Charter Hall Retail boss to lead restructured Centro

Steven Sewell, the current CEO of Charter Hall Retail REIT, has been handed the responsibility of guiding the restructured Centro Group – now known as Central Retail Australia – in 2012.

Sewell will replace incumbent chief executive Robert Tsenin on April 2 (or possibly earlier subject to agreement) after Tsenin announced last year that he would retire following the restructure.

Sewell will take the job with some experience of the Centro culture and management already under his belt. Earlier this month Sewell oversaw Charter Hall Retail’s $32.5 million purchase of Centro’s Kangaroo Flat shopping centre in Bendigo.

Sewell says he is excited at the prospect of guiding Centro through the next stage of its evolution and is “looking forward to capitalising on the opportunities that existed in the extensive portfolio of well-located shopping centres”.

He will manage a REIT comprising 99 shopping centres, with Woolworths and K-Mart the biggest tenants.

“Centro has an impressive portfolio of assets, diversified across Australia, with excellent opportunities for income and capital growth.  I look forward to working with the team to convert these opportunities and grow the company for the benefit of all stakeholders,” Sewell says.

Tsenin will leave the company with a great deal of satisfaction having steered it through a highly complex restructure that staved off the threat of administration.

Centro Retail Australia officially started trading on the ASX on December 5 at a share price of $1.70 and a market capitalisation of $2.3 billion.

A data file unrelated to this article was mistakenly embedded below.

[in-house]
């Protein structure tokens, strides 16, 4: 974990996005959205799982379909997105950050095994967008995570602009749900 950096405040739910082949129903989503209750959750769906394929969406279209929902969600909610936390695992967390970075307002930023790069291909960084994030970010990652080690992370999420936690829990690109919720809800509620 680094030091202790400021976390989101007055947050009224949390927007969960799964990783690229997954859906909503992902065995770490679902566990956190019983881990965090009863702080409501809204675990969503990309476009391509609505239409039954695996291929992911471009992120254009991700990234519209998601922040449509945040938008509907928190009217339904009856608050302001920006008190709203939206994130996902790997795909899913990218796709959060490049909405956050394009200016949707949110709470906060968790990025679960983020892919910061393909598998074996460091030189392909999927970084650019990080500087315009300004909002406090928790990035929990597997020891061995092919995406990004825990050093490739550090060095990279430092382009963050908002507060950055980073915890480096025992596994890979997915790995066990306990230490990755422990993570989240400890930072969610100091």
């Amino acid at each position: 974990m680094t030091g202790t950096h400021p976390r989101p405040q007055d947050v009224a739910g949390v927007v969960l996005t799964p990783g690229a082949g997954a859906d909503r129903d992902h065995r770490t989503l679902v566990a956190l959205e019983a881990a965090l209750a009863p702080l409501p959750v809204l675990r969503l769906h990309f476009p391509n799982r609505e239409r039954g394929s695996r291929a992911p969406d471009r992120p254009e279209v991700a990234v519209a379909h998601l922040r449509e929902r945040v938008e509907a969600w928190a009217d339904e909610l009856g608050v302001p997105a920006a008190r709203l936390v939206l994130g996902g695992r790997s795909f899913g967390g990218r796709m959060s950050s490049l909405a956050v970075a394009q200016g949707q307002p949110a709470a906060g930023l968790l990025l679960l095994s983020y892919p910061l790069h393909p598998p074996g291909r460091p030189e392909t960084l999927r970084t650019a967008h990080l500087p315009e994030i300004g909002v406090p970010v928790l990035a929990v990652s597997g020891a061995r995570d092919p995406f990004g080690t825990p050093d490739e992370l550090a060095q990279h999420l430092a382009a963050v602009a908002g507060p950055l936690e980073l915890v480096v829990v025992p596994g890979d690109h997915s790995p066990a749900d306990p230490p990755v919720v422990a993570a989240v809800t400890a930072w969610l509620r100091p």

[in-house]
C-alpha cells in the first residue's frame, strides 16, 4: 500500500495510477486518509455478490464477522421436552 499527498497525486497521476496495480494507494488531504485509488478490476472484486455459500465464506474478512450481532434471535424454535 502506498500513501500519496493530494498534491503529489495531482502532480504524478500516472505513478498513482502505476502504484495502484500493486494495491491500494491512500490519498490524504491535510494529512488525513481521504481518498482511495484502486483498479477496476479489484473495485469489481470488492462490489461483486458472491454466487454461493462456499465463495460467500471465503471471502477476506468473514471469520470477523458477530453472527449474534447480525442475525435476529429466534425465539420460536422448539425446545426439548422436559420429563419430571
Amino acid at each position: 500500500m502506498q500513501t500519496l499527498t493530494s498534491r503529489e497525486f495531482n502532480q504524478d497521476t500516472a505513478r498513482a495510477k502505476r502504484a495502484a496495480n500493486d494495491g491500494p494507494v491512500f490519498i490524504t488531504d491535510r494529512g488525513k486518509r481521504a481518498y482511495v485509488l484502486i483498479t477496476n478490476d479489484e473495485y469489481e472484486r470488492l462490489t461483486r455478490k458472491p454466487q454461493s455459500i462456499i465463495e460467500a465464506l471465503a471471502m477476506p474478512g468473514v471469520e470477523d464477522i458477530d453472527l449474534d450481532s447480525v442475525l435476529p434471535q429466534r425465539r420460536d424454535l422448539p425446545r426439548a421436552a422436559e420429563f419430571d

At close of trading on Wednesday, the stock was trading at $1.85, up 3¢ on the day.

Centro received the green light to commence trading following a four-year battle to find a way out of financing problems dating back to the GFC after former auditor PricewaterhouseCoopers decided not to appeal a NSW Supreme Court decision in favour of the restructuring plan.

This followed major shareholders and bond holders agreeing to the restructuring of the company and the formation of the new retail fund on November 22, guaranteeing them a payout of about 5¢ per share.

As part of the restructure, the $2.7 billion owed to Centro’s senior lenders that was due to be paid by December 15 will be cancelled in exchange for substantially all of Centro’s Australian assets and interests being transferred to these lenders.


Larry Schlesinger

Larry Schlesinger

Larry Schlesinger was a property writer at Property Observer


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